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In Q4 2022, Jumia cut 20% of staff to cut losses by half

As part of its streamlining efforts, Jumia cut managerial headcount by 60% in Dubai and over 900 positions across its 11 markets, affecting 20% of its staff. Jumia’s FY2022 financials show this happened in Q4 last year.

This follows the Jumia Supervisory Board’s note on senior management shake-ups when it appointed Francis Dufay as acting CEO last November to “pick leaders and decision centers closer to consumers and sellers in Africa” and Dufay’s first TechCrunch interview, where he mentioned that Jumia had begun those changes. The acting CEO said a few contracts from the Dubai office were terminated and those who remained were moved to African offices. He told TechCrunch that Jumia would cut staff in 11 markets by 2022.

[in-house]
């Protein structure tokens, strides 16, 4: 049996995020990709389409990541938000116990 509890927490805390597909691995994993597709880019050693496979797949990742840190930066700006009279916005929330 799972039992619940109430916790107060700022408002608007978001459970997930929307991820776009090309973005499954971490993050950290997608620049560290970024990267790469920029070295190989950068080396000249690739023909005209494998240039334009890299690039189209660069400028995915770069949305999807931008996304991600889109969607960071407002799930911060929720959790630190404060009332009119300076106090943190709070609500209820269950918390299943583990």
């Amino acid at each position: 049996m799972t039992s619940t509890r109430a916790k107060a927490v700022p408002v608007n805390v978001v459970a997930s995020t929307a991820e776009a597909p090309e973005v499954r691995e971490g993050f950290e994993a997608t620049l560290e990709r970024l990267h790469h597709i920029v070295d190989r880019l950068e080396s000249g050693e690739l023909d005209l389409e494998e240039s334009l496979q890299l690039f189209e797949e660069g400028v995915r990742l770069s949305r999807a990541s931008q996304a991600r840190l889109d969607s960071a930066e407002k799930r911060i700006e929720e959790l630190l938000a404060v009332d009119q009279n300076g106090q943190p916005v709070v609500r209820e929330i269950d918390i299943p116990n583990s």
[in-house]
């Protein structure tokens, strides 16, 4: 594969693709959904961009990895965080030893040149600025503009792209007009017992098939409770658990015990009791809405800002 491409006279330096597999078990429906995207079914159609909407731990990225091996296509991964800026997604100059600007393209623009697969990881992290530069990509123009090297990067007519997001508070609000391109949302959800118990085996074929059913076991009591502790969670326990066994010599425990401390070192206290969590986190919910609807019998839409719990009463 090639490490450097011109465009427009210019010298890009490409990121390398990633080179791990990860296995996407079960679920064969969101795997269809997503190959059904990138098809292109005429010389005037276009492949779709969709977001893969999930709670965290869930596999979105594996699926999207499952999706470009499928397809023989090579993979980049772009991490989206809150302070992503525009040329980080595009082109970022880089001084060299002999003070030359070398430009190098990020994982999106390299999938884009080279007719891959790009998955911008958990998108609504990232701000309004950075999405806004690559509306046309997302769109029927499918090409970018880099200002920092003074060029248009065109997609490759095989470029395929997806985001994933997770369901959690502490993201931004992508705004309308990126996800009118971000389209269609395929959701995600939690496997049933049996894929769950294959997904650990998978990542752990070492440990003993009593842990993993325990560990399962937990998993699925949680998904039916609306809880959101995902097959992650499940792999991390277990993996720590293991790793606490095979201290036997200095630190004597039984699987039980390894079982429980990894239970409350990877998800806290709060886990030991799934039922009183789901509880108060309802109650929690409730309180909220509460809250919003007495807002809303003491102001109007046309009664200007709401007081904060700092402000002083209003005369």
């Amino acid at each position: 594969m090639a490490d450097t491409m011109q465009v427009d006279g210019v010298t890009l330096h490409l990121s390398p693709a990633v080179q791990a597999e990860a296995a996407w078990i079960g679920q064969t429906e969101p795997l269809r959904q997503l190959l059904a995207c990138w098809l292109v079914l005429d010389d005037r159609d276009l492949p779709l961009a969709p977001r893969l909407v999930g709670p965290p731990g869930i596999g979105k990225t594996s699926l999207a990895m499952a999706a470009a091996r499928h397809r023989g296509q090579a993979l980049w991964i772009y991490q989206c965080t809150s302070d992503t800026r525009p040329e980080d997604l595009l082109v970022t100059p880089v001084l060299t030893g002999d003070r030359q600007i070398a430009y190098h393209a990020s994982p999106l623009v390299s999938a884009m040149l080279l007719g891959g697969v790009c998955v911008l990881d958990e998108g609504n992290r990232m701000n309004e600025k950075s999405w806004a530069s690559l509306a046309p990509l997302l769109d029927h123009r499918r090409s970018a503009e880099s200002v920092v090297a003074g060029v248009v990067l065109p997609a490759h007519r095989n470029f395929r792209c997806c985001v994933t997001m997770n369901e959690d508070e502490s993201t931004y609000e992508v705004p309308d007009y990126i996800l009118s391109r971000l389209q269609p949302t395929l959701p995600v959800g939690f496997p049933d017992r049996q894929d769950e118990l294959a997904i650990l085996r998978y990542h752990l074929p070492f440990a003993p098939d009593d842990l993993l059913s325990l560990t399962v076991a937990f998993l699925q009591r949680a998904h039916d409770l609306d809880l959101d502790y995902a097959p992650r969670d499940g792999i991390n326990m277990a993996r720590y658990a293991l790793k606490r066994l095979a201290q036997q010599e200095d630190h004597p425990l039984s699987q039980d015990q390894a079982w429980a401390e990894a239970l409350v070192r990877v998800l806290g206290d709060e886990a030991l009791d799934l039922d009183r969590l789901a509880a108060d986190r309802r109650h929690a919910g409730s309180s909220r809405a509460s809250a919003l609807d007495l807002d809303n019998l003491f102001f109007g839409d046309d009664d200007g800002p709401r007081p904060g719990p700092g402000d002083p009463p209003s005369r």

Given the e-commerce giant’s years of losses, it’s too early to tell how the changes will affect its bottom line. Since going public in 2019, the company has lost money every quarter. In 2022, it lost $207 million in adjusted EBITDA, up 5.3% from the year before. Investors should be optimistic. After 100 days, Jumia saved over 30% in monthly staff costs. “These organizational changes resulted in $3.7 million in one-off restructuring costs booked in the fourth quarter of 2022,” the company said.

New management has reduced Jumia’s adjusted EBITDA loss in the last two quarters. The company expects to cut losses by 50% and lose $100-120 million this year.

Jumia completed business exits it announced in Q3 and Q4 2022 to improve resource allocation and focus on core areas with high investment returns. Jumia Prime will end globally. Logistics-as-a-service will also be halted in all markets except Nigeria, Morocco, and Ivory Coast. Reduce Algeria, Ghana, Senegal, and Tunisia first-party groceries. Stop food delivery in Egypt, Ghana, and Senegal. In the first nine months of 2022, these activities accounted for less than 1% of group GMV and 2% of adjusted EBITDA loss, according to the company.

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